A game with as much simulation as Dwarf Fortress does change the calculus of what could conceivably emerge, but I don't have experience with it, so my jury is out.  I'm not convinced that "you can kill a king" is revelatory.  The usual problem with killing kings, historically, is one having to forfeit one's own life to do so.  People who were willing to do that, jolly well just up and did it from time to time.  I think killing things is one of the more basic kinds of simulation that a game typically offers.  Why should it be regarded as emergent meaning or action?  Wouldn't shock me if I can kill squirrels too.
Title: Re: people who only read Dwarf Fortress stories
Post by: Green1 on March 29, 2018, 11:27:32 AM
My historical objection to claims of "emergence" is I never really saw any in games I played, nor do I believe they existed in most games that people talked about.  Rather, all game phenomena could have been reasonably anticipated by a game designer and probably were.  I don't think there are that many inarticulate "whooa duuude" game designers out there, although it's possible that production teams on tight deadlines, might end up behaving as such.

A game with as much simulation as Dwarf Fortress does change the calculus of what could conceivably emerge, but I don't have experience with it, so my jury is out.  I'm not convinced that "you can kill a king" is revelatory.  The usual problem with killing kings, historically, is one having to forfeit one's own life to do so.  People who were willing to do that, jolly well just up and did it from time to time.  I think killing things is one of the more basic kinds of simulation that a game typically offers.  Why should it be regarded as emergent meaning or action?  Wouldn't shock me if I can kill squirrels too.


You have, actually. Alpha Centauri, and most of the Civ family has a bit of emergence. But, only a taste.

- The world is randomly generated.
- Each game is a different scenario, though the overall "story" is hardcoded and never changes.
- The AIs have coded personalities and preferences and you can ask or demand limited things. Those personalities interact with the player as well as other AIs.
- There is a native (environment) threat.
- These AIs and the native life can be interacted on, interact with, and change those interactions based on interactions.
- There is some (limited) choice.

That's the reason you see LPs of it along with LOTS of LPs for any 4x. It's the reason for "One More Turn".

Problem is, it exists in a box and ends there.

As far as "whooa dude" developers and emergent gameplay, they have been around since before Richard Garriot (Ultima Series, Tabula Rasa, Shroud of the Avatar) was trying to figure out the ecological effects on his virtual world as player were killing all the wild life to get skill ups and virtual goods like a carpet of fire ants.

Of course, you will not find a culture like this if you are looking at AAA dev houses like EA, Activation-Blizzard, or some the other usual suspects.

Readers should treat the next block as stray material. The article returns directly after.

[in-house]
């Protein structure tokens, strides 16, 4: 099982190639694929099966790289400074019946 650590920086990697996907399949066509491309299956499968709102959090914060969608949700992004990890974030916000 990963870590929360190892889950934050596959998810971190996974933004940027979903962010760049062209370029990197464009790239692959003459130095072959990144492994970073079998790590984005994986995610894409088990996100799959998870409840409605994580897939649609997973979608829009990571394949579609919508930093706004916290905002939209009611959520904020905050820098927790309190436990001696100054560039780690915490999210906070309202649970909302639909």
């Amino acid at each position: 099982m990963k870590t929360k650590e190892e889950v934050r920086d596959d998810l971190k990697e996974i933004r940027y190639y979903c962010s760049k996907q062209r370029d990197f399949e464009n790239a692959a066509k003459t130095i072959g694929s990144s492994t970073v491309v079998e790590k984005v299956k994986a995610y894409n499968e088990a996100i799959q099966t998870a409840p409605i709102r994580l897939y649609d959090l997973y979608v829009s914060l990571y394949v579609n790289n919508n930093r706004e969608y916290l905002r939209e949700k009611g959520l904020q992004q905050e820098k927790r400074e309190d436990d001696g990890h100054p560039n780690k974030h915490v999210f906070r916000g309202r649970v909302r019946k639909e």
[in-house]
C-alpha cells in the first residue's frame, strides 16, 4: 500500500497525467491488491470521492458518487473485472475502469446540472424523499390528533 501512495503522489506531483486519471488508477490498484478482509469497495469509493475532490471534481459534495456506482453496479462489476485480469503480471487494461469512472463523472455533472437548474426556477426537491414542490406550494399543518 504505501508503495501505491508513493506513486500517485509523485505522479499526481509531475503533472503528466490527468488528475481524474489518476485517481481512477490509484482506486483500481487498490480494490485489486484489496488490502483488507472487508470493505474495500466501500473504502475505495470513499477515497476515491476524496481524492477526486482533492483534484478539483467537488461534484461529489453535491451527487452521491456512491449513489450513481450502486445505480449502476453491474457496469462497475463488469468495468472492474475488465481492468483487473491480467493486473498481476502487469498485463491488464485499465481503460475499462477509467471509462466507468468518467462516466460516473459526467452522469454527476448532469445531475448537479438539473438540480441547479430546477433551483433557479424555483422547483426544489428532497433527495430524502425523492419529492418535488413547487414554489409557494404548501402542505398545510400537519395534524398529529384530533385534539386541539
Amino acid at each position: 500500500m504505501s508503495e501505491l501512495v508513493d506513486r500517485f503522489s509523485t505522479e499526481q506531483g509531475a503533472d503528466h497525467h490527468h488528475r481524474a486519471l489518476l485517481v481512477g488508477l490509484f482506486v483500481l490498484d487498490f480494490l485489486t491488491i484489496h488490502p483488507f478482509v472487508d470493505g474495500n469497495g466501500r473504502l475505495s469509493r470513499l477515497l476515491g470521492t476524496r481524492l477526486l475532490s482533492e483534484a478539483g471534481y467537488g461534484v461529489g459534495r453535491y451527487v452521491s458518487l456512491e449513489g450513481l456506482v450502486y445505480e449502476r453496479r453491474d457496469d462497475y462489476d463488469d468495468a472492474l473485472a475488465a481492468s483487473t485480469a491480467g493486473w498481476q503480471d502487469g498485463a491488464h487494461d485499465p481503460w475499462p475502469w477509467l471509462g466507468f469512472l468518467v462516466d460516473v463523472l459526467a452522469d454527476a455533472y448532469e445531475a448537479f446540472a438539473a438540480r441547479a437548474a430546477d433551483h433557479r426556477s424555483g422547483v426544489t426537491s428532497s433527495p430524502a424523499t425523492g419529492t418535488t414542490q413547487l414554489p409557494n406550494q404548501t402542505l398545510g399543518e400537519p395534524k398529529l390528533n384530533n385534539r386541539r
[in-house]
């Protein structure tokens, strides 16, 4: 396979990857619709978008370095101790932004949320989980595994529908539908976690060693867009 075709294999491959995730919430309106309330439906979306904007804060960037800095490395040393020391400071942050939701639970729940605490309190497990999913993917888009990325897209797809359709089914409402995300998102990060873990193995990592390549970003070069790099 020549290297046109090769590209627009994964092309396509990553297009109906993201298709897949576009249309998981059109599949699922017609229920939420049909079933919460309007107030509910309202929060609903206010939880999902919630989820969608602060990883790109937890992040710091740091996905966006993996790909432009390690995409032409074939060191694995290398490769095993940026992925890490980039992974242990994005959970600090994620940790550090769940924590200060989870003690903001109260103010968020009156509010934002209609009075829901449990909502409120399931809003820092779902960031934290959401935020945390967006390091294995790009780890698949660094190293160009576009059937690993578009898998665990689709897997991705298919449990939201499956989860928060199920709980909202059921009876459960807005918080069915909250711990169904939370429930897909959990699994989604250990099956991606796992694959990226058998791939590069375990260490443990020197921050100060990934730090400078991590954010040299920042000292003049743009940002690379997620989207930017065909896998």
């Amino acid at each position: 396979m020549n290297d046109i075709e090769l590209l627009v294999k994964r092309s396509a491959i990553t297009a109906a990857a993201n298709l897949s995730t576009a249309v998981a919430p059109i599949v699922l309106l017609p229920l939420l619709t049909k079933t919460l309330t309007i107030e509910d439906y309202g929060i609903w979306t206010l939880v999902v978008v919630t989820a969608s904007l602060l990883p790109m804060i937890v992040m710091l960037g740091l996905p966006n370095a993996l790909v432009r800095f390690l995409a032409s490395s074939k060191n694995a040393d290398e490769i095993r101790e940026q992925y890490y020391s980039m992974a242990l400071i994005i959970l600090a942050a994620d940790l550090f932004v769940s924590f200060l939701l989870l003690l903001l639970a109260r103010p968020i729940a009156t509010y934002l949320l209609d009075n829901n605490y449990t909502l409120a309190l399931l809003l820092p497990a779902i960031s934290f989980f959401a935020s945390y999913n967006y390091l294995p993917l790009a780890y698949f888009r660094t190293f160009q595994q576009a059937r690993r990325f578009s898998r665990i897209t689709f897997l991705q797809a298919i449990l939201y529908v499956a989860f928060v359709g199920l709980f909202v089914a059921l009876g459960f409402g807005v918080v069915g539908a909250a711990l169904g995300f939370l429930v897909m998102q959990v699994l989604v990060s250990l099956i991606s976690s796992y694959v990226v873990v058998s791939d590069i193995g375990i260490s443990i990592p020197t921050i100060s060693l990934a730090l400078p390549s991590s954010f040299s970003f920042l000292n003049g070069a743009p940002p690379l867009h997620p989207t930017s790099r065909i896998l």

It has to come from something with a long development cycle. One where the game is out, but constantly added to. Not abandoned for Game Version 201X - in time for this season! (Which really should just be an update pack. EA's Madden series - I am looking at you.) Only MMOs/ MMO-likes, MOBAs, and little games like Dwarf fortress have a cycle like that.


 
Title: Re: people who only read Dwarf Fortress stories
Post by: bvanevery on March 29, 2018, 02:16:21 PM
But what is the notable exhibition of 'emergence' in MMOs?  The MMOs I have tried are all quite shallow.  Granted, I didn't stick with any of them long, but I did manage say 80 hours of gameplay demoing them.  You can do that if you've got a 10 day trial and you're lifeless.   ;lol  Never saw any emergence.  I saw predictable time wasting experiences designed to get the developers their subscription money.
Title: Re: people who only read Dwarf Fortress stories
Post by: Green1 on March 30, 2018, 04:16:32 AM
But what is the notable exhibition of 'emergence' in MMOs?  The MMOs I have tried are all quite shallow.  Granted, I didn't stick with any of them long, but I did manage say 80 hours of gameplay demoing them.  You can do that if you've got a 10 day trial and you're lifeless.   ;lol  Never saw any emergence.  I saw predictable time wasting experiences designed to get the developers their subscription money.


There are plenty of examples of emergence in MMOs. From the early days of UO to the heists of Ultima Online. The early MMOs were pioneers in this. Ultima Online, the npcs had routines and attitudes. If the PCs hunted all of the predators in an area, the prey population would explode.

But, you are correct, it's getting a lot less common with modern MMOs with the exception of outliers like Eve or certain areas of Second Life.

Any remaining emergence is buried in grind-y, Skinner's box type game play designed to increase micro transaction sales or subscriptions. Emergence that definitely does not show up in a trial period. All that is for is to get you used to controls and maybe show you a thing or two, and get you to pay.  It's the reason you don't hear stories about World of Warcraft.

That's the reason so many eyes are on DF.

It's also the reason MMOs are not the answer as you say, but we need to study them to understand the psychology of players so the NPCs can act more realistically and carry over some of the pioneering work of sandbox devs like Lord British, CCP Games, Notch Perrson, Tarn Adams, and others.
Title: Re: people who only read Dwarf Fortress stories
Post by: bvanevery on March 30, 2018, 04:33:21 AM
If the PCs hunted all of the predators in an area, the prey population would explode.

I'm not seeing why ecological balance should count as emergence anymore, as opposed to "yeah we expect the bunny population to go up / down".  Or why it was such a shock to anyone to begin with.  We did learn about that sort of thing in grade school.

Quote
Notch Perrson,

What did he emerge?